Laneway houses — an option in the backyard as mortgage helpers, rental income, in-law suites and even retirement homes — are sprouting in Kamloops.
Constructed over garages or as free-standing structures on lots with lanes, laneway houses are a 21st-century adaptation to urban lifestyle, changing markets and, last but not least, environmental design values.
In recent years the compact homes have gained popularity in Vancouver, encouraged as part of the EcoDensity movement to reduce the environmental footprint while preserving single-family neighbourhoods.
Recognizing an opportunity in Kamloops, five local business owners and entrepreneurs have formed Laneways4Kamloops, a partnership to market, design and build the homes.
The group includes builder Brian Hayashi (who runs NexBuild and serves as president of the Canadian Home Builders, Central Interior), architect Dale Parkes (Project Green), Ben Giudici (Riverside Energy Systems), Jim Robinson (Optimum Air) and real estate marketing specialist Mitchell Forgie.
They see a market for an integrated turnkey service, with a custom laneway home starting as low as $115,000.
“We’re doing it as a side project,” Forgie said. “The hope is that people will see the possibilities. As that happens and we get business, it may become more of a full-time thing.”
The City cleared the way for such homes 18 months ago by introducing RS1S zoning, allowing secondary suites in order to encourage more rental accommodation, Forgie said. That also served to legalize existing laneway housing. Still, the new group plans to get out in front of the curve.
“I think a lot of people aren’t aware yet,” Forgie said.
By their very nature — new homes increasing density in existing neighbourhoods — they can bring their share of issues, said Randy Lambright, City planning and development manager.
Provisions for laneway houses have been in place since the North Shore neighbourhood plan was introduced several years ago, he said.
“It’s happening. We’re way ahead of ‘em,” he said, referring to the Laneways4Kamloops venture. From a city development standpoint, laneway houses offer densification or infill and add to the tax roll while using existing amenities.
“It assists in preventing sprawl.”
They’re also called carriage houses or garden suites and have a maximum size of 800 square feet. Four or five such homes have been approved in the past year. Property owners must still go through the residential development permit process, though. Through feedback, neighbourhoods have accepted the concept, but with concerns expressed over height and views.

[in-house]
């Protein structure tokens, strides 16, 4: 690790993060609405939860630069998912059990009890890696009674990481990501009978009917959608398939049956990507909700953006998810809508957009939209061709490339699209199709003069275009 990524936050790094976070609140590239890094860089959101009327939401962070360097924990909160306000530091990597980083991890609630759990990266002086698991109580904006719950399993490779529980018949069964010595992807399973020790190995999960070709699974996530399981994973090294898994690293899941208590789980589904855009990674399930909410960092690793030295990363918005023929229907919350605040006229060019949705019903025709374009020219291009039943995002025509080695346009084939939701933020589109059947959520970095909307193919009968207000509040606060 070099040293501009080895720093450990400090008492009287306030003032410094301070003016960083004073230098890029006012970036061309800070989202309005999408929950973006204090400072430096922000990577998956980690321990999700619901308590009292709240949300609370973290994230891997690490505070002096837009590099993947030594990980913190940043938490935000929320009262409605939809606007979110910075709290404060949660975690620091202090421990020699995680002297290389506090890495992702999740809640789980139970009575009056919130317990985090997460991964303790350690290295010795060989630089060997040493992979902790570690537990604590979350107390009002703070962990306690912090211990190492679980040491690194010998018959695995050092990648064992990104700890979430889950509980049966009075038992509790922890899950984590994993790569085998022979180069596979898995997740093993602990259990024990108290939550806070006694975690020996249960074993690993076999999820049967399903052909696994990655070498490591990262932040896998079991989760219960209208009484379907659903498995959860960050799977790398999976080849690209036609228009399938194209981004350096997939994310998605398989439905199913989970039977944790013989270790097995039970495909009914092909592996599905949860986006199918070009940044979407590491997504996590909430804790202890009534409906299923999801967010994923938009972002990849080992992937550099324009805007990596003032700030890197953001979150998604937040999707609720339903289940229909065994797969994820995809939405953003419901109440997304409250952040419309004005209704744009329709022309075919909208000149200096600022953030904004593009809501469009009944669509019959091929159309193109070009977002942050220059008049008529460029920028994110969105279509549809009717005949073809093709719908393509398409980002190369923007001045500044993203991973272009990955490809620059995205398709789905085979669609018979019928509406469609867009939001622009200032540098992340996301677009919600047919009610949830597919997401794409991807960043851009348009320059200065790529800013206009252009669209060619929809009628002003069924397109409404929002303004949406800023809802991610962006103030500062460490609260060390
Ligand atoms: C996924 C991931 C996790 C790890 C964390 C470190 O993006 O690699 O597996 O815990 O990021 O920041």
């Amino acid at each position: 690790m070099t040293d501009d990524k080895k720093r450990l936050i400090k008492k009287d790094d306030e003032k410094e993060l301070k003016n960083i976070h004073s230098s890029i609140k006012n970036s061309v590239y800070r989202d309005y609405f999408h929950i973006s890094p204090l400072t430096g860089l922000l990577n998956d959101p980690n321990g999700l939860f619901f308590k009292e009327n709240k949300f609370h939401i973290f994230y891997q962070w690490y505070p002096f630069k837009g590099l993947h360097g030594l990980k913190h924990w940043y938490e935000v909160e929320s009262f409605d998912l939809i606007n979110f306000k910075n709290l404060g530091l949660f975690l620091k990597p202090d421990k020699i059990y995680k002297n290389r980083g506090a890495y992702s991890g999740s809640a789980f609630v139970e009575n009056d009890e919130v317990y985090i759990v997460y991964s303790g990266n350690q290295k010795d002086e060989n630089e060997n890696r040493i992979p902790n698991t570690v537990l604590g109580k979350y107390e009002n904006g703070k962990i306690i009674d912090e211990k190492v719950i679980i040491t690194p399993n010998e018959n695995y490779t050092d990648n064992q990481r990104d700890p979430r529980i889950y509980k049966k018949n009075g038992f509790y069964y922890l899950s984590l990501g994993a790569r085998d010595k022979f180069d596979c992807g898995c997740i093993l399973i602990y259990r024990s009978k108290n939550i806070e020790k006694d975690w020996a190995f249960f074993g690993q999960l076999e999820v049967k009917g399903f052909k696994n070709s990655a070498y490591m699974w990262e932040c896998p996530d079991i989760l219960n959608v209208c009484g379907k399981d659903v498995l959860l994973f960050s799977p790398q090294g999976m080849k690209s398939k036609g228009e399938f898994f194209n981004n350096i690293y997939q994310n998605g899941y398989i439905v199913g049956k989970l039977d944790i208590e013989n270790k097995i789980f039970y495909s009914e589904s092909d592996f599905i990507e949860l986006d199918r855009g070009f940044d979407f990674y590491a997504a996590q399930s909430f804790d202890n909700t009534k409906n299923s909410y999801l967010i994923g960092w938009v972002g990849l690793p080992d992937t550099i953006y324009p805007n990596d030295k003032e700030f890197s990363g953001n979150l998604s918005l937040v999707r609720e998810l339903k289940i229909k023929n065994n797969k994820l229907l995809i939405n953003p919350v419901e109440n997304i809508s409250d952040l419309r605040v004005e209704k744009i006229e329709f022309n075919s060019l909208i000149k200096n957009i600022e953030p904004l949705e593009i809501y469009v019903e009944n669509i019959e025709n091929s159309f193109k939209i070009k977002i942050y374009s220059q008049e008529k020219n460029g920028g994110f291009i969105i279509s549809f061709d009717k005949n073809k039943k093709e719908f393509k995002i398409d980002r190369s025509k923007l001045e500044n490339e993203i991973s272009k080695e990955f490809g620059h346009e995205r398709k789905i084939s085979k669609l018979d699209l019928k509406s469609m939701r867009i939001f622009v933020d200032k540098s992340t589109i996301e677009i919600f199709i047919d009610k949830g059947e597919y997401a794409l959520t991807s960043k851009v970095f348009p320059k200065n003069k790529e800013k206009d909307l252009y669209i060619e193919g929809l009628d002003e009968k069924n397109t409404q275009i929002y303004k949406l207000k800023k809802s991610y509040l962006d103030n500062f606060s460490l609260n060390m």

“We want to make sure they sensitively fit into the neighbourhood,” Lambright said. “They don’t want them peering into their backyard. These are all good issues we need to address to sensitively integrate them into the neighbourhood without issues.”
Obviously, there must be some rethinking of design in an industry geared to single-family and multi-family residential construction.
Forgie describes them as “low-carbon” houses with growing appeal. Yet they can be more than just a green building, he said.
“Most power required by the house is met passively through good design as well as excellent insulation and solar hot water systems; however, the simple lifestyle choice to live centrally, near to most destinations (schools, transit, groceries, entertainment) is the greenest choice of all.
“You have your own walls and your own yard,” he added. “It can be apartment-style living without sacrificing the feel of a home and yard.”
Parkes will be custom designing each laneway home. There is a payback for the customer, he said.
“When you make a conscious choice to live in more space-efficient homes, you really have the opportunity to customize and splurge on high-end fixtures and appliances,” Parkes said.
Laneways4Kamloops is already working on its first project. Judy and Jim Robinson — one of the partners in the enterprise — are building one on their Westsyde property. Robinson was consulted for his expertise in energy-efficient installations and offered to provide the pilot project. They have R2 zoning, not laneway zoning, so will probably subdivide their half-acre lot instead.
“You’ve got to get used to living in a house that’s 850 square feet,” he said. “It’s kind of challenging because they don’t make furnaces as small as we’re looking at. There’s not a lot of room for mechanical.”
The objective is to design a home as close to net-zero energy consumption as they can get it. Robinson will integrate solar-thermal, which would enable them to feed surplus electricity back into the B.C. Hydro grid, supplemented by electric heat. As the heating and air-conditioning specialist in the group, he’s looking forward to the challenge and eventually to “retiring in the backyard.”
“It’s kind of fun. There are a few people interested in doing it already. It has potential to be a revenue generator.”